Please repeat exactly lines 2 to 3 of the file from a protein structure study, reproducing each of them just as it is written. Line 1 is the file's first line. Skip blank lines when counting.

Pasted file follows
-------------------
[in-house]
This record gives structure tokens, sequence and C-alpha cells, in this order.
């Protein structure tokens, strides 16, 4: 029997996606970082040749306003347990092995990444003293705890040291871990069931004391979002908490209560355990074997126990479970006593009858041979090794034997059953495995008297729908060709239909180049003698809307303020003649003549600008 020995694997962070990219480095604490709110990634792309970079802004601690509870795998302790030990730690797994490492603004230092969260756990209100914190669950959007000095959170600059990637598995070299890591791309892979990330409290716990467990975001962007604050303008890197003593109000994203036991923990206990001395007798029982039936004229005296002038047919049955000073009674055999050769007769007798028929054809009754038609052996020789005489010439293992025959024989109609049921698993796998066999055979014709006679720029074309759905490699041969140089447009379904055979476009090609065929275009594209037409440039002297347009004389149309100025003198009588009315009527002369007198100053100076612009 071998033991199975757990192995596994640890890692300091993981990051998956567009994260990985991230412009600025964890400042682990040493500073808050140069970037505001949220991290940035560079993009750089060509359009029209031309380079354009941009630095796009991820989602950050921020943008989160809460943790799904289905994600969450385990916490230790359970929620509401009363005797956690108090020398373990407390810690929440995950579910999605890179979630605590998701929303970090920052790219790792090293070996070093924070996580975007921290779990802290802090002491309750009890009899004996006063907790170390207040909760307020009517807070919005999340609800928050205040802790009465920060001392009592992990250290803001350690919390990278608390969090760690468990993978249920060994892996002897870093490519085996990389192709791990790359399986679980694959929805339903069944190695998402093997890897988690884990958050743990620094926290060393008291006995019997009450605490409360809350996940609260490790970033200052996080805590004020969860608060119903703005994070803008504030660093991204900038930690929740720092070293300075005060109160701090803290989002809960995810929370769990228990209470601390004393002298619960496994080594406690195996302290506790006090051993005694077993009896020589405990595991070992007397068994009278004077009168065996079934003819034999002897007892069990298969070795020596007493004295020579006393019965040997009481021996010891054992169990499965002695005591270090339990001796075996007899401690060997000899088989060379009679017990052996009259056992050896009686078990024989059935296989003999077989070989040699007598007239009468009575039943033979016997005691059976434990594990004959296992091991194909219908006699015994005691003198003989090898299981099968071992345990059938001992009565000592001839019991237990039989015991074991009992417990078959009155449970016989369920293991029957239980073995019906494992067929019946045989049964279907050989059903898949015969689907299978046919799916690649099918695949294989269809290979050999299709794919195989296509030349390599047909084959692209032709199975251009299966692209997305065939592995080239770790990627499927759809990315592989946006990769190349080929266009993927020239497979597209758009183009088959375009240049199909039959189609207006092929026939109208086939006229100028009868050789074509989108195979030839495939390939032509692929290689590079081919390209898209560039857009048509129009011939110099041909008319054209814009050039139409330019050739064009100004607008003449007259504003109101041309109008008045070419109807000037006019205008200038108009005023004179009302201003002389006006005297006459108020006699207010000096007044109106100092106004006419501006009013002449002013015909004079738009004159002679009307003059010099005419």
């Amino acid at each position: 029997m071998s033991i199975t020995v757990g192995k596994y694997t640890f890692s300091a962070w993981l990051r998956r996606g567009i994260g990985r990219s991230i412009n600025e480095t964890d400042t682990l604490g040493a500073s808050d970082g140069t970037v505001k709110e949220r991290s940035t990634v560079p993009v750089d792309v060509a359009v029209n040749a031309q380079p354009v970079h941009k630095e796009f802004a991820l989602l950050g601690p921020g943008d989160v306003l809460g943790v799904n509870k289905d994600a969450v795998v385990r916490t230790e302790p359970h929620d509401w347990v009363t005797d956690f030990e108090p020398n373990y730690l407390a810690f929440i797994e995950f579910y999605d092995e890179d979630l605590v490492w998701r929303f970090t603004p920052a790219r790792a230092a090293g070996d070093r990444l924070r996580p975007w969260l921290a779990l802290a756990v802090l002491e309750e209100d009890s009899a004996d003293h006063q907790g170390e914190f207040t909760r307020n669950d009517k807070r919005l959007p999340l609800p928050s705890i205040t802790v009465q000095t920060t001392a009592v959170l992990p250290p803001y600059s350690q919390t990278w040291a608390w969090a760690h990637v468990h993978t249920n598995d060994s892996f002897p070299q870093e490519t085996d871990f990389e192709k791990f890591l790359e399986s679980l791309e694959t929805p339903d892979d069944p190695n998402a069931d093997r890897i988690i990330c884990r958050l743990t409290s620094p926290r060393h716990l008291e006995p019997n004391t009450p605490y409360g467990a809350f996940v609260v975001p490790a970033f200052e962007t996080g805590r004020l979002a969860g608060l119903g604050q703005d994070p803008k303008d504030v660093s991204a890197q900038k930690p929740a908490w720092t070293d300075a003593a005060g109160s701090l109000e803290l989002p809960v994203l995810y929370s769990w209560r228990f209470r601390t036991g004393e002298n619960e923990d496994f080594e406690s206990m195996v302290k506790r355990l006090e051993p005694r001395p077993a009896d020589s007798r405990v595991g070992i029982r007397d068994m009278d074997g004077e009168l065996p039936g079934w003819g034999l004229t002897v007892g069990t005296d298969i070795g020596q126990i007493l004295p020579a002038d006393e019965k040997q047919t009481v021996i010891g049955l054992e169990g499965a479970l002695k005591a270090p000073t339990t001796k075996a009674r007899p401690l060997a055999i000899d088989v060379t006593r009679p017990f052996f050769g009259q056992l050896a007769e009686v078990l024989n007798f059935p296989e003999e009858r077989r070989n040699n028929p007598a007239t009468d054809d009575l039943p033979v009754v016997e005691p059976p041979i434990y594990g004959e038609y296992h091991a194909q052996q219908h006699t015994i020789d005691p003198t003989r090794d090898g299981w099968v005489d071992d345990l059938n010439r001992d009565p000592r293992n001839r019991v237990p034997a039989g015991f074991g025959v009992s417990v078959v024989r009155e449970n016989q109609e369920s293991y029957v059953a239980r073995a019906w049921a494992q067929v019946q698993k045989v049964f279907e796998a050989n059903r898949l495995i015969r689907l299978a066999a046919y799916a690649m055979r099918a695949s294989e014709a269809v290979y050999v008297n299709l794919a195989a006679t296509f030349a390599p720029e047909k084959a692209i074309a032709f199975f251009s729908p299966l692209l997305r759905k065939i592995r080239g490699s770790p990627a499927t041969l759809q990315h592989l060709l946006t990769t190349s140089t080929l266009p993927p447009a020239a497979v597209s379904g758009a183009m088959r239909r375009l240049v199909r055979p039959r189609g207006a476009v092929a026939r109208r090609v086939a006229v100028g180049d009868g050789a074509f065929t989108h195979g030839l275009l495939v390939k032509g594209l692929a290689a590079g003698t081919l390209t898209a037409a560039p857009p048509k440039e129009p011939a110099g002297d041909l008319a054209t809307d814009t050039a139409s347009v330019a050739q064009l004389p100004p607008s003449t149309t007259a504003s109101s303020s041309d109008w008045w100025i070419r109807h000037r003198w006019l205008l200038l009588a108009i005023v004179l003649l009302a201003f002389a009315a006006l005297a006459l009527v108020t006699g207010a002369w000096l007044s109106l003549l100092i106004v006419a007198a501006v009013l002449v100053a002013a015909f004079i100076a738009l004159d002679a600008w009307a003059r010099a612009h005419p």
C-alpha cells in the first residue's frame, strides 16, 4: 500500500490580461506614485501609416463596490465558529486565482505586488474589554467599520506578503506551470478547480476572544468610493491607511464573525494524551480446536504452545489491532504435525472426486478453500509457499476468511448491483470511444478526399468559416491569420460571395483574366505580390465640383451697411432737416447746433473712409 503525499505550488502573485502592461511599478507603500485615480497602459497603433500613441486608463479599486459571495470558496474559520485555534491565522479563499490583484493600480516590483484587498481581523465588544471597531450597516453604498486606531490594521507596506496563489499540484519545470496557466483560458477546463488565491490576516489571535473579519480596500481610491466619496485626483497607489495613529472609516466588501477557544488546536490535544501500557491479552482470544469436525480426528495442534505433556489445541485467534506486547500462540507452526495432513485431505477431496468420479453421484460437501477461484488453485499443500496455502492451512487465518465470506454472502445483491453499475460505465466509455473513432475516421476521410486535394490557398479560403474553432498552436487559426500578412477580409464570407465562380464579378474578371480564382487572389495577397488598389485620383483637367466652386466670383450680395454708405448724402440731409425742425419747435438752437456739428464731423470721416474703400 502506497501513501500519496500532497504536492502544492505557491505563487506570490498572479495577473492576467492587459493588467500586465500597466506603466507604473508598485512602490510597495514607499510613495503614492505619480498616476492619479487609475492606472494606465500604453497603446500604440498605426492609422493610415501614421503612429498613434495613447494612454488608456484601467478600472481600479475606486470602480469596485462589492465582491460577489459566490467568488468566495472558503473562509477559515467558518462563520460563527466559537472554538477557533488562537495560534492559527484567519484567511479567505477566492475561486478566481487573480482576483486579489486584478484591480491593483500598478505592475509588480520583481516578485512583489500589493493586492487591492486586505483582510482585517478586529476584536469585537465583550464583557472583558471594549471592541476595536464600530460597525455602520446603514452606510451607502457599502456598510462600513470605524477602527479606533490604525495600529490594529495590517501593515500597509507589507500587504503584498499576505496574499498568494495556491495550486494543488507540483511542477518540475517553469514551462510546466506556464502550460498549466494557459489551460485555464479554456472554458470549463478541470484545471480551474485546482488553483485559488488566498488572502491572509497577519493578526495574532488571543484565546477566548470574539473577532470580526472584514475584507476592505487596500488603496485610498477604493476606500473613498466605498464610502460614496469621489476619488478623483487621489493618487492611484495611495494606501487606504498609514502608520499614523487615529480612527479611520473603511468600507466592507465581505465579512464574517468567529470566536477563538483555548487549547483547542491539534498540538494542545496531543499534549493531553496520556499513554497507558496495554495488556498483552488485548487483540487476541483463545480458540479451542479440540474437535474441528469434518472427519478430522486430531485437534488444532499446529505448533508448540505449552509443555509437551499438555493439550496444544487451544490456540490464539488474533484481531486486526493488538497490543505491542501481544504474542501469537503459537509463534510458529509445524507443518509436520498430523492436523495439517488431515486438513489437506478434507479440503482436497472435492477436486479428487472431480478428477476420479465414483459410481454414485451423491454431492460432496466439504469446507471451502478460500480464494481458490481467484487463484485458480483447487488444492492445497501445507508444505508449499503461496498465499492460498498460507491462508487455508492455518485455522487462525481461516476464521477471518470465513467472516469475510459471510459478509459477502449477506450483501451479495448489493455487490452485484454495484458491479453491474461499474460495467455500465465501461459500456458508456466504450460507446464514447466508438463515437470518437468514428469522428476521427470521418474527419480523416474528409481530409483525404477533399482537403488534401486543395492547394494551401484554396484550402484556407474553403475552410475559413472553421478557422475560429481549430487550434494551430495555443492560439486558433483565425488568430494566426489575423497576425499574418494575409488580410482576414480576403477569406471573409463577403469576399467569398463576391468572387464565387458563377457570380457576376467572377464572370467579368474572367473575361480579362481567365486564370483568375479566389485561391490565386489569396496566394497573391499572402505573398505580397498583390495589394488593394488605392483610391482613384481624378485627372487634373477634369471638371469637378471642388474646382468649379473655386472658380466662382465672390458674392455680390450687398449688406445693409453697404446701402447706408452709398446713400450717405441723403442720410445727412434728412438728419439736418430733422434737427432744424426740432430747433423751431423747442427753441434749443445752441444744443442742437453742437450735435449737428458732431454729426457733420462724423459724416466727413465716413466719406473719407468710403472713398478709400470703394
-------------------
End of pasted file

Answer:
This record gives structure tokens, sequence and C-alpha cells, in this order.
């Protein structure tokens, strides 16, 4: 029997996606970082040749306003347990092995990444003293705890040291871990069931004391979002908490209560355990074997126990479970006593009858041979090794034997059953495995008297729908060709239909180049003698809307303020003649003549600008 020995694997962070990219480095604490709110990634792309970079802004601690509870795998302790030990730690797994490492603004230092969260756990209100914190669950959007000095959170600059990637598995070299890591791309892979990330409290716990467990975001962007604050303008890197003593109000994203036991923990206990001395007798029982039936004229005296002038047919049955000073009674055999050769007769007798028929054809009754038609052996020789005489010439293992025959024989109609049921698993796998066999055979014709006679720029074309759905490699041969140089447009379904055979476009090609065929275009594209037409440039002297347009004389149309100025003198009588009315009527002369007198100053100076612009 071998033991199975757990192995596994640890890692300091993981990051998956567009994260990985991230412009600025964890400042682990040493500073808050140069970037505001949220991290940035560079993009750089060509359009029209031309380079354009941009630095796009991820989602950050921020943008989160809460943790799904289905994600969450385990916490230790359970929620509401009363005797956690108090020398373990407390810690929440995950579910999605890179979630605590998701929303970090920052790219790792090293070996070093924070996580975007921290779990802290802090002491309750009890009899004996006063907790170390207040909760307020009517807070919005999340609800928050205040802790009465920060001392009592992990250290803001350690919390990278608390969090760690468990993978249920060994892996002897870093490519085996990389192709791990790359399986679980694959929805339903069944190695998402093997890897988690884990958050743990620094926290060393008291006995019997009450605490409360809350996940609260490790970033200052996080805590004020969860608060119903703005994070803008504030660093991204900038930690929740720092070293300075005060109160701090803290989002809960995810929370769990228990209470601390004393002298619960496994080594406690195996302290506790006090051993005694077993009896020589405990595991070992007397068994009278004077009168065996079934003819034999002897007892069990298969070795020596007493004295020579006393019965040997009481021996010891054992169990499965002695005591270090339990001796075996007899401690060997000899088989060379009679017990052996009259056992050896009686078990024989059935296989003999077989070989040699007598007239009468009575039943033979016997005691059976434990594990004959296992091991194909219908006699015994005691003198003989090898299981099968071992345990059938001992009565000592001839019991237990039989015991074991009992417990078959009155449970016989369920293991029957239980073995019906494992067929019946045989049964279907050989059903898949015969689907299978046919799916690649099918695949294989269809290979050999299709794919195989296509030349390599047909084959692209032709199975251009299966692209997305065939592995080239770790990627499927759809990315592989946006990769190349080929266009993927020239497979597209758009183009088959375009240049199909039959189609207006092929026939109208086939006229100028009868050789074509989108195979030839495939390939032509692929290689590079081919390209898209560039857009048509129009011939110099041909008319054209814009050039139409330019050739064009100004607008003449007259504003109101041309109008008045070419109807000037006019205008200038108009005023004179009302201003002389006006005297006459108020006699207010000096007044109106100092106004006419501006009013002449002013015909004079738009004159002679009307003059010099005419």